Expert: Bipolar Disorder Often Unrecognized
By Christine Phelan, The Sun, Lowell, Mass.
Jul. 27–The announcement that state Sen. J. James Marzilli Jr. suffers from bipolar disorder, following his arrest, has some shaking their heads in bewilderment, some in disgust.
But not psychiatrist Gary Sachs, who directs Massachusetts General Hospital’s Bipolar Clinic and Research Program. For Sachs, Marzilli’s erratic behavior during his June 3 visit to Lowell — during which he was accused of accosting four women in as many hours, followed by a foot chase and ultimately his arrest in a city parking garage — is well within the boundaries of the disease that affects some 9 million Americans.
“It’s an equal-opportunity condition,” Sachs said, noting that the average age of onset is ages 15 to 19, and that half of his clinic’s patients are 18 or younger.
Marzilli faces two court hearings this week. Tomorrow, he will be in Lowell Superior Court for a hearing into charges lodged in the downtown Lowell incidents. On Thursday, he faces another hearing in Middlesex Superior Court in Woburn, on a civil complaint filed by three women who say they were harassed by Marzilli in other incidents.
Following his arrest, Marzilli was admitted to McLean Hospital, a psychiatric hospital in Belmont. His attorney said Marzilli was diagnosed with bipolar disorder.
“Jane,” a Massachusetts Trial Court employee who did not want her real name used, said she was diagnosed as bipolar about seven years ago at age 35, but had been diagnosed years earlier as suffering from
either depression or manic episodes depending on the phase she was in.
Jane, who is married and has always maintained employment, is now being treated by drugs and therapy to level her moods.
What she doesn’t understand is how Marzilli, who as a politician leads a very public life, could show no signs of the disorder until age 50.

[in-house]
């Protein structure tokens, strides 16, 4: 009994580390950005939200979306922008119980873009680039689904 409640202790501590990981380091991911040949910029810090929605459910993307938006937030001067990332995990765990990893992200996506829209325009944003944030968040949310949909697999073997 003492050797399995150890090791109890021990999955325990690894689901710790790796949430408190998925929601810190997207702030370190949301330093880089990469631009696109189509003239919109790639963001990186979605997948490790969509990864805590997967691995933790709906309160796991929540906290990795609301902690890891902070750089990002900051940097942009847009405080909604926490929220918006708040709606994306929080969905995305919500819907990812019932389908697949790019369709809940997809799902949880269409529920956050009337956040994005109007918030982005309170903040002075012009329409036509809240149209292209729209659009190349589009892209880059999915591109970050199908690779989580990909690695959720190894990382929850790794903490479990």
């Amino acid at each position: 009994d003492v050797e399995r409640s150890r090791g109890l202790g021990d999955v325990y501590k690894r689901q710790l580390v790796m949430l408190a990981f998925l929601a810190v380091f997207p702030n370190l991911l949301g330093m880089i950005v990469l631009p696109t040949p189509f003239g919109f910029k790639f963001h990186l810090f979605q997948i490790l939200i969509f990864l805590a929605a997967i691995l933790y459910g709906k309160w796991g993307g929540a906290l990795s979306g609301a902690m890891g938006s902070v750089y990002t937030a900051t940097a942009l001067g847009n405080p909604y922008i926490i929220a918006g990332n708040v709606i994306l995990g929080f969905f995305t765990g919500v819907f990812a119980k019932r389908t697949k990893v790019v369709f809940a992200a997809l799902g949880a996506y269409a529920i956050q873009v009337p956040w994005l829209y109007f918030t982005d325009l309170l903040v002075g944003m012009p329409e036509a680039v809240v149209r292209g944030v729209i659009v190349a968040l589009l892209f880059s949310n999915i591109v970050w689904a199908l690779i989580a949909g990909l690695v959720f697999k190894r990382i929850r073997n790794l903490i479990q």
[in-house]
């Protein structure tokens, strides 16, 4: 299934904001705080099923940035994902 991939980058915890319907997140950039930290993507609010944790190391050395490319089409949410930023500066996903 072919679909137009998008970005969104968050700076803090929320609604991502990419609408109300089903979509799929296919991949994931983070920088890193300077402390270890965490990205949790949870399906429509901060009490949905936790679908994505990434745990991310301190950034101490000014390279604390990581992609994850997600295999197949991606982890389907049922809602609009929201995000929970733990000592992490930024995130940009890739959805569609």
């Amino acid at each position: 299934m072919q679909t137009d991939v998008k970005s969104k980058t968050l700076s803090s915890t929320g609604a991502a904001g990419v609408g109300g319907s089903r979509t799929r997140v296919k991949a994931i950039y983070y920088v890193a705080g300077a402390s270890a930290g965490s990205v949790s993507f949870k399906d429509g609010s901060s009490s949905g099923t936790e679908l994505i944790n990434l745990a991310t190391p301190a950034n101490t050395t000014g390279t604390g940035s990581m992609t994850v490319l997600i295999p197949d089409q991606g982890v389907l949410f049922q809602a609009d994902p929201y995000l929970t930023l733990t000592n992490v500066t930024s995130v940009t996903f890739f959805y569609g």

“I never did anything crazy, but If you talked to anyone who knows me, they would tell you they knew something was wrong from early on,” Jane said.
Sachs said, “There are people who’ve had episodes that’ve gone undetected, and those that have their first episode later in life. I don’t know Sen. Marzilli, but the kind of multiple incidents where he was using very poor judgment, that is something that, during an episode, is a common symptom. There’s no doubt about that.”
While just under 3 percent of Americans have bipolar disorder, Sachs said fewer than one in three cases are recognized, despite reliable methods to diagnose the disease. And because it’s so often diagnosed in tandem with other mental illnesses, like depression and anxiety disorder, early treatment is critical.
Bipolar patients on average live dramatically briefer lives — sometimes by as much as two decades — due to alcohol and drug abuse, or suicide.
Bipolar disorder is characterized by dramatic and uncontrollable shifts in mood, ranging from euphoric highs to, more frequently, debilitating depressive episodes. While its exact origins are unknown, major emotional events — like death or divorce — can ignite bipolar mania, as can an overabundance of the stress hormone cortisol, produced by the adrenal gland, and even bodily inflammation, both of which may affect brain circuitry, Sachs said.
Biological stressors of an episode — especially the lack of sleep — can exacerbate the intensity of an existing episode.
Treatment usually involves both drugs and talk therapy.
But what makes bipolar disorder — previously called manic depression — distinct is patients’ almost incredible disconnect with reality, Sachs said.
“With depression, we don’t appreciate what is missing: the capacity to experience pleasure,” he explained. “But when we get to mood elevation, it’s the opposite — we don’t appreciate the downside of anything. You can’t make perceptions accurately. It’s a kind of colorblindness. You can’t see those red lights, and you’re going to get a lot of tickets if you get caught.”
And while there’s intense debate about over-diagnosis, Sachs said there is a larger issue.
“We do have reliable ways to make diagnoses,” Sachs said. “But there are a lot of inaccurate diagnoses, we miss cases, or we conclude that because we saw one or another star that the whole dipper is there. We have an absolute duty to our patient to give them a systematic diagnosis.”
Sun reporter Lisa Redmond contributed to this story.
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